“I believe this session was very important, because it helped to show civilians what we do as combat medics, as well as the equipment we use and how we use them,” she said. “Even with something as ‘simple’ as a tourniquet, we were able to show the class how this is used, and the importance of using it properly to stop blood loss. As Sgt. 1st Class McGarrah said, uncontrollable hemorrhage is the leading cause of death on the battlefield.”
USAMMDA was asked to host this information session via a joint request from the Army’s Capability Development Integration Directorate and the U.S. Army Medical Research and Development Command, which is USAMMDA’s higher headquarters. Earlier this year, CDID offered to provide this training at Fort Sam Houston, Texas, for USAMRDC staff members. However, the COVID-19 pandemic placed limitations on military and government travel.
“As a compromise to this, leadership decided that I could teach some of the same courses for our personnel here at Fort Detrick, once the COVID-19 crisis lessened,” said McGarrah. “I am able to provide the basics of the course, so that our staff members have a solid understanding of the fundamentals before they travel to Fort Sam Houston for the longer, in-depth course, once they are able.”
Marianne Erlichman, product management support for USAMMDA’s Force Health Protection Division, attended the information session and was very impressed with the team’s presentation of the material.
“Sgt. 1st Class McGarrah and his team presented the information in a way that could be easily understood by people who are not familiar with a battlefield scenario,” she said. “They all encouraged questions from the audience, and the slides and videos were excellent.”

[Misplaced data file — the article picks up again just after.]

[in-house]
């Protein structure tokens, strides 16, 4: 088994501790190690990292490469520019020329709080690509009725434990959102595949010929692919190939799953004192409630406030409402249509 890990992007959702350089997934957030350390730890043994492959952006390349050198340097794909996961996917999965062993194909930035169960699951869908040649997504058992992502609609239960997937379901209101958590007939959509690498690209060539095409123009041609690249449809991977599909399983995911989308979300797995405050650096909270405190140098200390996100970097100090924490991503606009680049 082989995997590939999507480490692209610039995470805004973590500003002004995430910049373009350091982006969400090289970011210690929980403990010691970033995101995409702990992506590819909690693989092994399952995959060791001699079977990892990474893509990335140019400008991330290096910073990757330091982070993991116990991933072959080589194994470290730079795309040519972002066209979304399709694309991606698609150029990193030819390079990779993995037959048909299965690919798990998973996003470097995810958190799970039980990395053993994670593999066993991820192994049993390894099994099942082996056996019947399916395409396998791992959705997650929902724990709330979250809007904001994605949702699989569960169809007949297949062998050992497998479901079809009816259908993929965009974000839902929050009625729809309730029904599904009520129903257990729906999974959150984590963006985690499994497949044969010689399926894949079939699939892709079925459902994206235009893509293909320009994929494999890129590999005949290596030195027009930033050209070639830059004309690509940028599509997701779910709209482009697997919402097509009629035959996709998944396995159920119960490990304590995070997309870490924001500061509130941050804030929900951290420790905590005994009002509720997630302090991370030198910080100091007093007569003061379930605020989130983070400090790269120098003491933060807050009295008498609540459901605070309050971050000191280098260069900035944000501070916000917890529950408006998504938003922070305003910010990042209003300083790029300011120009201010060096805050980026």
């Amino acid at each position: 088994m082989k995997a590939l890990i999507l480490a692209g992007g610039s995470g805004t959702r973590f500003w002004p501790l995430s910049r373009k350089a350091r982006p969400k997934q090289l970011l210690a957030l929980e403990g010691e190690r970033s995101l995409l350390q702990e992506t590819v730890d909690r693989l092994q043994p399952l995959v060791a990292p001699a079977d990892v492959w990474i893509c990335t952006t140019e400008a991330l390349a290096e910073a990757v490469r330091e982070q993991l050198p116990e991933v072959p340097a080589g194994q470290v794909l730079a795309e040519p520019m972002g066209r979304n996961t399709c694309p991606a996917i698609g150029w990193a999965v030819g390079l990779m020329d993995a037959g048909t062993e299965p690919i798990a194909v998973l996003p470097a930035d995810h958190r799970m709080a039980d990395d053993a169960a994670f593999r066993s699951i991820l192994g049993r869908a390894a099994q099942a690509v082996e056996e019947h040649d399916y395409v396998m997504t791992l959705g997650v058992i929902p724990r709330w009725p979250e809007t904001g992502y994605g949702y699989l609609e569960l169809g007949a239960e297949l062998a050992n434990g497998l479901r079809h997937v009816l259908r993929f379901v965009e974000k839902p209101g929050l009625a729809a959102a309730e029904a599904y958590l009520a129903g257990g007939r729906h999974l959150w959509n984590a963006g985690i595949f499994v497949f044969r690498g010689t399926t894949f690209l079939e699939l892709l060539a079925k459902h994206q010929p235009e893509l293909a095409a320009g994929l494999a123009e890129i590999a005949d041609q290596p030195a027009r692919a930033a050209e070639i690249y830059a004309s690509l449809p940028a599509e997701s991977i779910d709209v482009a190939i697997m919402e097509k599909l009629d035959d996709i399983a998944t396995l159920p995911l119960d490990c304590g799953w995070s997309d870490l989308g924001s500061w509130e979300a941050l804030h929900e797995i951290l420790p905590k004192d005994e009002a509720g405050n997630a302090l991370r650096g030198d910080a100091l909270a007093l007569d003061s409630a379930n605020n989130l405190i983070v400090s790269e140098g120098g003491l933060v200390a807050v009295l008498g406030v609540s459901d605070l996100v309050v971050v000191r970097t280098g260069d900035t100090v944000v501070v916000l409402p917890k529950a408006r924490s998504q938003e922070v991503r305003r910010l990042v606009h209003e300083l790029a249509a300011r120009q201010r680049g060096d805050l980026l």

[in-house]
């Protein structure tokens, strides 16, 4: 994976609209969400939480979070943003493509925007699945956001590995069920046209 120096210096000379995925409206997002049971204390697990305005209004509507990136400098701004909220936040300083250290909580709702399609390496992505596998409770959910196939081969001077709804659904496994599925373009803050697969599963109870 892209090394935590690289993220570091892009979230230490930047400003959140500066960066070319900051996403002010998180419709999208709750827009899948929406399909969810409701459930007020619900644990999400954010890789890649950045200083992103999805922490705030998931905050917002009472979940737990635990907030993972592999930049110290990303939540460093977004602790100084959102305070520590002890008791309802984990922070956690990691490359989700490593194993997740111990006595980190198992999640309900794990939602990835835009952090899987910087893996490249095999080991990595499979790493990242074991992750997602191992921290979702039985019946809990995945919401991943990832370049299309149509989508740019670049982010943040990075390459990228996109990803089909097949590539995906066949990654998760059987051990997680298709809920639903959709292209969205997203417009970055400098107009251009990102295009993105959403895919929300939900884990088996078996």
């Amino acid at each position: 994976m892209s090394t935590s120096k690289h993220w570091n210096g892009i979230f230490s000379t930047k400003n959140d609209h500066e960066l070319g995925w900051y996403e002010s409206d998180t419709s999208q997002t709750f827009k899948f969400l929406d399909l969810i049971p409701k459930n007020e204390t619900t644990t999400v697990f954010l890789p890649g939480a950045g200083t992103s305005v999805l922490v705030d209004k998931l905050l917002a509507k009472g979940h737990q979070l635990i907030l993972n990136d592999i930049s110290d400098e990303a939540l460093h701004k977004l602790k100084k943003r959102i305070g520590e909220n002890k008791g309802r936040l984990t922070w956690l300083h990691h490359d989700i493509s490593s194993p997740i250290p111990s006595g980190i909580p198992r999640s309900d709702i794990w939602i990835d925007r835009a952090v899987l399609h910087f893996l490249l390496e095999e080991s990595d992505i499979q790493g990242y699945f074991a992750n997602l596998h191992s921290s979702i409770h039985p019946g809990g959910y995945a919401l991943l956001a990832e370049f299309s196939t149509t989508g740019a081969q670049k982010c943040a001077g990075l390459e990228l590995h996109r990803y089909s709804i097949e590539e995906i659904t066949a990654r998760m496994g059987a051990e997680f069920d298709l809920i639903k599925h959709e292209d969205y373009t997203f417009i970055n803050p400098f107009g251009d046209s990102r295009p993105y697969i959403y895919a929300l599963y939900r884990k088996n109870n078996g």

“I think this is a very worthwhile course that could benefit everyone who attends,” she added. “The combat medics in the class were able to show us their equipment, including tourniquets to stop bleeding quickly, syringes that contain small compressed gauze bandages to inject into a wound, breathing tubes to insert for someone who is having difficulty breathing, and material to seal up a chest wound. I really found everything to be very interesting and helpful.”
For the past 35 years, USAMMDA has been tasked with managing the development of essential medical products and devices requested by the Department of Defense for our military forces, and McGarrah believes this type of information session can provide valuable insight regarding the critical items developed and maintained by USAMMDA.
“This course was created specifically for our civilians, and some military personnel who may not have extensive combat experience,” said McGarrah. “Hopefully, they will get a better idea of why we do what we do, and why it’s important to understand what our products do.”
“We need to learn from the product failures that have happened in the past, in order to prevent this from ever happening again,” he added. “Our Warfighters are counting on us to do this.”
McGarrah said that he intends to offer these information sessions once a month going forward, so that more personnel may have the opportunity to attend. Based upon the success of this particular topic, he hopes to provide additional information sessions related to the work and mission of USAMRDC and USAMMDA.
USAMMDA is a subordinate command of the U.S. Army Medical Research and Development Command, under the Army Futures Command. As the premier developer of world-class military medical capabilities, USAMMDA is responsible for developing and delivering critical products designed to protect and preserve the lives of Warfighters across the globe. These products include drugs, vaccines, biologics, devices and medical support equipment intended to maximize survival of casualties on the battlefield.